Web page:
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Default Divorce Vacated On Appeal

Default Divorce Vacated On Appeal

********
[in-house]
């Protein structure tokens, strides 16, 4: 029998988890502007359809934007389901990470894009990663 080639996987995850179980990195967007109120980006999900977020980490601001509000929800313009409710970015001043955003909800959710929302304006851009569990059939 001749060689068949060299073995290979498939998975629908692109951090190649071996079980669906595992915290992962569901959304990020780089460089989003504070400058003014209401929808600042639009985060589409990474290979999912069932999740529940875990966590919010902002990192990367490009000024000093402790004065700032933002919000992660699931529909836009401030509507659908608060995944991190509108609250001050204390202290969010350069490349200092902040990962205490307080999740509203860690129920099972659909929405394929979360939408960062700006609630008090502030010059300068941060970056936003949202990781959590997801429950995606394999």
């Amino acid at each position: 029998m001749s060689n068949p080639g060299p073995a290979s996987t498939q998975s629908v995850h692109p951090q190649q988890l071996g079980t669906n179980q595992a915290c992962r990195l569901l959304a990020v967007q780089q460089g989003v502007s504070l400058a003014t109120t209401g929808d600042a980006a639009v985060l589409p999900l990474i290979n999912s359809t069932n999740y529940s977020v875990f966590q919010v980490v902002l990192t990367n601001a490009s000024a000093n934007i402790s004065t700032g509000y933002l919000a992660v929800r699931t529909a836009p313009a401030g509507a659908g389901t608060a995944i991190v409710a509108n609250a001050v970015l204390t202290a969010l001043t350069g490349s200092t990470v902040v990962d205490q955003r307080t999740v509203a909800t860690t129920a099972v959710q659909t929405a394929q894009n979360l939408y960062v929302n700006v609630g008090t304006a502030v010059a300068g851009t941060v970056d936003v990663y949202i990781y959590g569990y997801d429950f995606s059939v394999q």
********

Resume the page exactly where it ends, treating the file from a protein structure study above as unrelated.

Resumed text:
In Block v. Block, a NJ Appellate Division case, the Defendant argued that the Family Court judge who adjudicated his divorce wrongly entered a judgment of divorce by default against him and erred in refusing to vacate the judgment. The Appellate Division agreed and reversed the decision of the Family Court. The Plaintiff filed a Complaint for Divorce in 2013 and according to the Defendant he and his wife engaged in negotiations to resolve the matter without the assistance of counsel as a means to save money. In April of that year, the Defendant suffered a heart attack and subsequently in May of 2013 requested that the Plaintiff provide consent to extend his time to file an Answer to her divorce Complaint, and although the Plaintiff stated that she would provide the information to her attorneys at the time (again as a means to save money), it stands to reason that she did not. The Defendant prepared and e-mailed a stipulation to the Plaintiff extending the time to file a responsive pleading which was provided to the Family Court in this case. The Defendant also provided the court with information that showed that he and the Plaintiff took additional steps to negotiate a settlement. Next, the Defendant claimed that even though he and the Plaintiff agreed to negotiate rather than proceed through attorneys, the Plaintiff’s attorney applied for a default judgment against him without advance warning. On the hearing date scheduled for the default, the Defendant appeared pro se and argued his case to obtain the opportunity to file an Answer rather than suffer a default judgment. The judge found that the Defendant did not comply with the Court Rules and entered the default judgment. The Defendant then moved for relief pursuant to Rule 4:50 to vacate the default judgment that was issued against him, and in his Motion papers he outlined his sudden illness, the agreement between he and the Plaintiff to circumvent litigation through negotiation, his transmittal of a stipulation to extend his time to file an Answer, and his attempts to file an Answer once learning that the Plaintiff’s attorney filed for default without warning him. The judge denied his Motion to vacate the default judgment for the same reasons she entered the default against him. The Defendant appealed from this decision arguing that the judge did not view his Motion to vacate with the liberality that is required by Rule 4:50 and Marder v. Realty Constr. Co., 84 N.J. Super. 313, 319 (App. Div. 1964). The Appellate Division agreed with the Defendant and reversed the decision of the Family Court holding that the Court Rules were designed to promote the efficient administration of justice and disposition of cases on their merits and not on procedural niceties. Rule 1:1-2. As the New Jersey Supreme Court has noted the Court Rules “should not in themselves be the source of any extensive litigation; they should be subordinated to their true role, i.e., simply a means to the end of obtaining just and expeditious determinations between the parties on the ultimate merits.” Handelman v. Handelman, 17 N.J. 1, 10 (1954); Ragusa v. Lau, 119 N.J. 276, 283-84 (1990); Stone v. Old Bridge Twp., 111 N.J. 110, 125 (1988). According to the Appellate Division, the Family Court judge’s decision did not reveal any of the liberality required by the Court Rules. If you anticipate that you are to be engaged in a contested or uncontested divorce it is imperative that you seek out the advice of an experienced attorney before moving forward. For more information about divorce, uncontested divorce, post-judgment modification, alimony, or other family law matters in New Jersey visit HeatherDarlingLawyer.com. This blog is for informational purposes and in no way is intended to replace the advice of an attorney.

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